Why you should care
He could help decide if Donald Trump faces an opposing Senate in two years.
As Chris Van Hollen speaks, the machines of industry churn behind him. Four massive white cranes, the newest in port technology capable of handling cargo from behemoth neo-Panamax ships, lift what will become at least $50 billion worth of cargo passing through the Port of Baltimore this year. Those cranes bring with them a state-estimated 130,000 in direct jobs. Like at any port, a business boom on the water means good news inland, too: No other port in the nation processes more cars, tractors and bulldozers, all of which leave these seas and move to the rest of the East Coast and greater America.
The jobs aren’t just good for bumper stickers. Van Hollen, Maryland’s freshman senator, sees revitalizing the ports and other infrastructure projects as part of the solution to the poverty, unemployment and crime that have long jostled his state’s largest city. “Clearly, economic opportunity is an important part of the strategy,” Van Hollen tells OZY, just a few miles downstream from downtown Baltimore. Unfortunately, Van Hollen doesn’t see debates over infrastructure investment and job growth emerging from the U.S. Capitol. Against a background of near-daily controversies from D.C., Van Hollen, a cheery 58-year-old with still-rosy cheeks, is full of optimistic plugs for bipartisanship — let’s just “get everybody around the table,” he says. It’s part of his larger vision of the Democratic Party, at a time when party soul-searching seems to be at an all-time high. “We need a big table,” he says, “but we need to focus on kitchen-table issues.”
He’s the first Democratic senator in history to start his career in the party leadership.
With any other Senate newbie, that remark could be deemed inconsequential. But Van Hollen’s words carry weight beyond his rank. His job is to help Democrats win back the Senate in 2018 — no small task. He’s the first Democratic senator in history to start his career in the party leadership, hand-selected by Minority Leader Chuck Schumer to chair the Democratic Senatorial Campaign Committee. And following multiple closed-door negotiations with Schumer, Van Hollen parlayed that DSCC gig into a spot on the powerful, coveted Senate Committee on Appropriations — a post senators typically wait years to hold. “I’ve played a lot of poker in my life,” Van Hollen quips. His dual roles — the first as a national campaign advocate for his colleagues, the second as a state servant delivering the pork to Maryland pet projects, from the port to the Purple Line — poise to give him tremendous influence, says Stella Rouse, a University of Maryland political scientist and Van Hollen constituent. “He is a dealmaker; he’s got that cachet, not just with his own party,” she says. Call it the charm offensive, brazen from a man who’s barely been on the job three months.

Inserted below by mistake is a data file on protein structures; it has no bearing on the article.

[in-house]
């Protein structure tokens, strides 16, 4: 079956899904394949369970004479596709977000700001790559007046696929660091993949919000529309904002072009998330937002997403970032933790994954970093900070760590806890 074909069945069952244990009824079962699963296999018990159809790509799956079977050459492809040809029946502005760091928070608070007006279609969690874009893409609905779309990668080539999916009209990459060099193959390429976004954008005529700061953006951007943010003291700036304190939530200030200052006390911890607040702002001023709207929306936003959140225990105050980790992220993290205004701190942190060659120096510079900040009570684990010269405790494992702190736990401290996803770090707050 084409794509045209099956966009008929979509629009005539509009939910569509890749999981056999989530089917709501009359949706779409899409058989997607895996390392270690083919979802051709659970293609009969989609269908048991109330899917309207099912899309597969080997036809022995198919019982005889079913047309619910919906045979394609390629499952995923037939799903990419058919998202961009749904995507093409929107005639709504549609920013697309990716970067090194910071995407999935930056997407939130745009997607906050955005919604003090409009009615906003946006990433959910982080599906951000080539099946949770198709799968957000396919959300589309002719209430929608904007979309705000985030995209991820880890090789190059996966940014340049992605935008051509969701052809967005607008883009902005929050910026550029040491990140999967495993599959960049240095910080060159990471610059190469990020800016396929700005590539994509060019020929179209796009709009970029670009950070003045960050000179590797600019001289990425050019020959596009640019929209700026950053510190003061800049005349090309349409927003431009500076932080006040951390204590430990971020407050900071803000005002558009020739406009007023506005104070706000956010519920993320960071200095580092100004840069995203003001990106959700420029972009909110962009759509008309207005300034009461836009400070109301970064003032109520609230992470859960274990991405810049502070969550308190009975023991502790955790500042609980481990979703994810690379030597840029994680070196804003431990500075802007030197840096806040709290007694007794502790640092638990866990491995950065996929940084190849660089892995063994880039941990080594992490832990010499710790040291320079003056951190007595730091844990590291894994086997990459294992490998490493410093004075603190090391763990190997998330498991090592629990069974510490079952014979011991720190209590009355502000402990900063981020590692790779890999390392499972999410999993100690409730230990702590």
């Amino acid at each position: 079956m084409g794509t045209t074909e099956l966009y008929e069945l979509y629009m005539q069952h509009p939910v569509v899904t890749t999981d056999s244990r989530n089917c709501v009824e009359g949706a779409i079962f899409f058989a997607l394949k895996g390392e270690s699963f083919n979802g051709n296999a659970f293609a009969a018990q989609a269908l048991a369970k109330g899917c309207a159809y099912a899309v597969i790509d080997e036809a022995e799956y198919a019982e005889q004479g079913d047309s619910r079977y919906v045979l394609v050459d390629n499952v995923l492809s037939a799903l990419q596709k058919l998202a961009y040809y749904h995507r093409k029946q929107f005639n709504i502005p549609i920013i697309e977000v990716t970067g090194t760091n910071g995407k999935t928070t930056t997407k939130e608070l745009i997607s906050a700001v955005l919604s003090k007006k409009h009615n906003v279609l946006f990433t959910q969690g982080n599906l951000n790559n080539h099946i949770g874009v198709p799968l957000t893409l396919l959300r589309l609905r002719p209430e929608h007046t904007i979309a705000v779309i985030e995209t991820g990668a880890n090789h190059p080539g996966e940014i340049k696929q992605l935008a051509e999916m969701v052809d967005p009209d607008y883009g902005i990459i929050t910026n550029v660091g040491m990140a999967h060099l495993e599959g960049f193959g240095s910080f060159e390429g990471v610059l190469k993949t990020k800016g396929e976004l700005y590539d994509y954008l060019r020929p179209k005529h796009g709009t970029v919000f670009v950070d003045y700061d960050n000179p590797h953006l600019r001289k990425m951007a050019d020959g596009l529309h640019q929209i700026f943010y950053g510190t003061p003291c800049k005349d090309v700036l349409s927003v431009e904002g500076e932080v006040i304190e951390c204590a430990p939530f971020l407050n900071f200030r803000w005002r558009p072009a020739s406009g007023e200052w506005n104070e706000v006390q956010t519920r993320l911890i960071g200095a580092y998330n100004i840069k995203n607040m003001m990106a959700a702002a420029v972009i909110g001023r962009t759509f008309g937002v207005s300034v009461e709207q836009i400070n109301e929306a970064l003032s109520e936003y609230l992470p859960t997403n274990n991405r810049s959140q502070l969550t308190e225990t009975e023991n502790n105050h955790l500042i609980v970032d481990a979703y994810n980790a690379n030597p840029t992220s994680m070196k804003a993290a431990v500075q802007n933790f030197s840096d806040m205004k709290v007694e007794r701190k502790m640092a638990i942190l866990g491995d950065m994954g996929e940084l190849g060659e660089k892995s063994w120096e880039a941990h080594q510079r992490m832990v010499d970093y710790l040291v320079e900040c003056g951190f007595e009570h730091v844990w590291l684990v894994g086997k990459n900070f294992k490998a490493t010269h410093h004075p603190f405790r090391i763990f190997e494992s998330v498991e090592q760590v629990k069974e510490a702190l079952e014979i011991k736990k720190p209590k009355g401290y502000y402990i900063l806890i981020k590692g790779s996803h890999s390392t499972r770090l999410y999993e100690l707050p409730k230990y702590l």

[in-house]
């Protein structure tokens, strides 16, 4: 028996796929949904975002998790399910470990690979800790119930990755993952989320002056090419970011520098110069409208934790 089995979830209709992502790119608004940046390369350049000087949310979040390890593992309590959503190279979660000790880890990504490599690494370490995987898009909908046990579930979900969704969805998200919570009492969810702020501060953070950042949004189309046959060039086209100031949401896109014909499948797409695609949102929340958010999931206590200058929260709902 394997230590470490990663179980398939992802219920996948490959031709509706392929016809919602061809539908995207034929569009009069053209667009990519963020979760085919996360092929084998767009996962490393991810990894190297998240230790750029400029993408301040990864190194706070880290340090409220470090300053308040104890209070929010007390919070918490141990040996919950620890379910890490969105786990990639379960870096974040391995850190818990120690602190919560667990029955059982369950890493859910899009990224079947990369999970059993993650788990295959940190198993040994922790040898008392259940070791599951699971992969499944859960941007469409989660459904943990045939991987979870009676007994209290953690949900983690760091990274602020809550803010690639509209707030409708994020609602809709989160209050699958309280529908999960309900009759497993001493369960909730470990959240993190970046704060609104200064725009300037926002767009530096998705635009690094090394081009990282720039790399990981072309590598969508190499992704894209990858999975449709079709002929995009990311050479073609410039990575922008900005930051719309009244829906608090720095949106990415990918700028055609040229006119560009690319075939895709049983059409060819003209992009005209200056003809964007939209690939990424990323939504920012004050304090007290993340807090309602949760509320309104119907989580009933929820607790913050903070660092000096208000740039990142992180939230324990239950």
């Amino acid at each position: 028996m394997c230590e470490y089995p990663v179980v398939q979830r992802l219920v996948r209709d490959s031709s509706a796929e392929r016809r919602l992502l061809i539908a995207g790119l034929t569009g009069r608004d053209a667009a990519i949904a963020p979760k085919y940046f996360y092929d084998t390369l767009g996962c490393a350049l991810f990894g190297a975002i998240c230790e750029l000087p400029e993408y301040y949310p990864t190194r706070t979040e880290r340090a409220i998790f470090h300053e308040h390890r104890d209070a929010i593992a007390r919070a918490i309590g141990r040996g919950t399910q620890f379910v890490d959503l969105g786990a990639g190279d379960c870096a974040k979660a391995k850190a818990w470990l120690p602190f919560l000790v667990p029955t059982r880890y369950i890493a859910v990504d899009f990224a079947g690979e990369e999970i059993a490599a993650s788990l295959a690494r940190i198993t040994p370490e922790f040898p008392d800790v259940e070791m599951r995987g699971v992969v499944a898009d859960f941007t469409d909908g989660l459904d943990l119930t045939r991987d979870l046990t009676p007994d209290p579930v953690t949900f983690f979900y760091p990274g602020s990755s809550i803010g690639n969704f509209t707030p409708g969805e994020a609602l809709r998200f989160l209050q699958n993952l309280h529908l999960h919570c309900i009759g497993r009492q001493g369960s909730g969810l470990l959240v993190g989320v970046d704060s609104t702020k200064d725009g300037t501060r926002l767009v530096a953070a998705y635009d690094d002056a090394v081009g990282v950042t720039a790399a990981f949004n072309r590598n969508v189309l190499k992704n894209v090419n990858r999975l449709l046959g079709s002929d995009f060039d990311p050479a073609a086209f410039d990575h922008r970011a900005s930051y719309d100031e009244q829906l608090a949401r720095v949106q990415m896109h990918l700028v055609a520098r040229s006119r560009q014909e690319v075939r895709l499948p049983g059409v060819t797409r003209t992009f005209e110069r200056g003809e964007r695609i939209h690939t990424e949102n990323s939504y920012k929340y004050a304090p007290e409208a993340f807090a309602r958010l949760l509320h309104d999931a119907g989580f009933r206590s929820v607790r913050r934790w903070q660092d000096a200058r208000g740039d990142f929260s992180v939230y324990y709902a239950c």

Still, while titles have the potential to make Van Hollen a national name, the task of winning back the Senate will be immensely difficult. “The map is tough for Democrats,” Schumer admitted when passing the baton to Van Hollen. His colleagues will be defending 25 seats in 2018, and Republicans will be protecting just eight — only one in a state Donald Trump didn’t win. There are 11 competitive blue seats, eight of which typically back Republican presidents or are considered “purple” in federal elections. And at home, Republicans accuse Van Hollen of being more political than legislative as a lawmaker, with posts like the DSCC chairmanship serving as a launching pad within his own party rather than an accelerant for Maryland residents.
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It’s no accident Van Hollen is visiting the port today, and its surrounding neighborhood, Dundalk, a middle-class Baltimore burb. Much of the economic activity in this area relied on jobs from Bethlehem Steel, once the nation’s second-largest steel producer and biggest shipbuilder, before it collapsed in the early 2000s, taking with it more than 20,000 local jobs. It’s also home to one of the few Maryland stops Trump made during his populist charge up the polls. The billionaire went on to win 77 percent of the GOP primary vote in Dundalk and neighboring Essex, the most of any region in the state. While general election tallies for the area weren’t available, the Baltimore Sun credited it with limiting Hillary Clinton’s wide margin across greater Baltimore County in November.
“When you go to Baltimore it’s important to go to places in the inner city like Sandtown-Winchester, where Freddie Gray lived and died, but not far from there is Dundalk,” Van Hollen says. The area faces similar challenges of job loss and poor schools. “I see policy and politics as integrally connected,” Van Hollen adds. And here, the two are so tied: “Democrats have gotten into a bad habit of simply showing up where there are lots of Democrats — cities, and some of the suburbs. We have to do a much better job in the exurbs and the more rural areas.” The prescription applies to helping both Democrats and constituents.
What can a man who was born in Pakistan, and attended an international private school in India before returning stateside, tell the longshoremen he’s interviewing here in middle-class America?